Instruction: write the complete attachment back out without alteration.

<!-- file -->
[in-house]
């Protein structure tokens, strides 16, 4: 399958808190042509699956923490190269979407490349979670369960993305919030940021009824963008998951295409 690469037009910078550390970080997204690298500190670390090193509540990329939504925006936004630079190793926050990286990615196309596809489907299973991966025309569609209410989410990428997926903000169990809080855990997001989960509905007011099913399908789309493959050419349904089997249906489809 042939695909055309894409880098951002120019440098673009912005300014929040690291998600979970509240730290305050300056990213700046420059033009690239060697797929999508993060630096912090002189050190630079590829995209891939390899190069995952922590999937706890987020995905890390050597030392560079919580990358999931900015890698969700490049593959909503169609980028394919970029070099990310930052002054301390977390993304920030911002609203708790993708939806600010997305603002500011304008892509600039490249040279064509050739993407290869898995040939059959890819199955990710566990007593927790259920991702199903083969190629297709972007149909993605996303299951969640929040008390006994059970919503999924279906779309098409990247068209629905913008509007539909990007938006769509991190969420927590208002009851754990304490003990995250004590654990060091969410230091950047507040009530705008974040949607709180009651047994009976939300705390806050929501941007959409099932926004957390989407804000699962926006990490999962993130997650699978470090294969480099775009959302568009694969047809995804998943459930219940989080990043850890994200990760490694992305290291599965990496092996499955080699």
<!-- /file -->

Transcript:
[in-house]
């Protein structure tokens, strides 16, 4: 399958808190042509699956923490190269979407490349979670369960993305919030940021009824963008998951295409 690469037009910078550390970080997204690298500190670390090193509540990329939504925006936004630079190793926050990286990615196309596809489907299973991966025309569609209410989410990428997926903000169990809080855990997001989960509905007011099913399908789309493959050419349904089997249906489809 042939695909055309894409880098951002120019440098673009912005300014929040690291998600979970509240730290305050300056990213700046420059033009690239060697797929999508993060630096912090002189050190630079590829995209891939390899190069995952922590999937706890987020995905890390050597030392560079919580990358999931900015890698969700490049593959909503169609980028394919970029070099990310930052002054301390977390993304920030911002609203708790993708939806600010997305603002500011304008892509600039490249040279064509050739993407290869898995040939059959890819199955990710566990007593927790259920991702199903083969190629297709972007149909993605996303299951969640929040008390006994059970919503999924279906779309098409990247068209629905913008509007539909990007938006769509991190969420927590208002009851754990304490003990995250004590654990060091969410230091950047507040009530705008974040949607709180009651047994009976939300705390806050929501941007959409099932926004957390989407804000699962926006990490999962993130997650699978470090294969480099775009959302568009694969047809995804998943459930219940989080990043850890994200990760490694992305290291599965990496092996499955080699």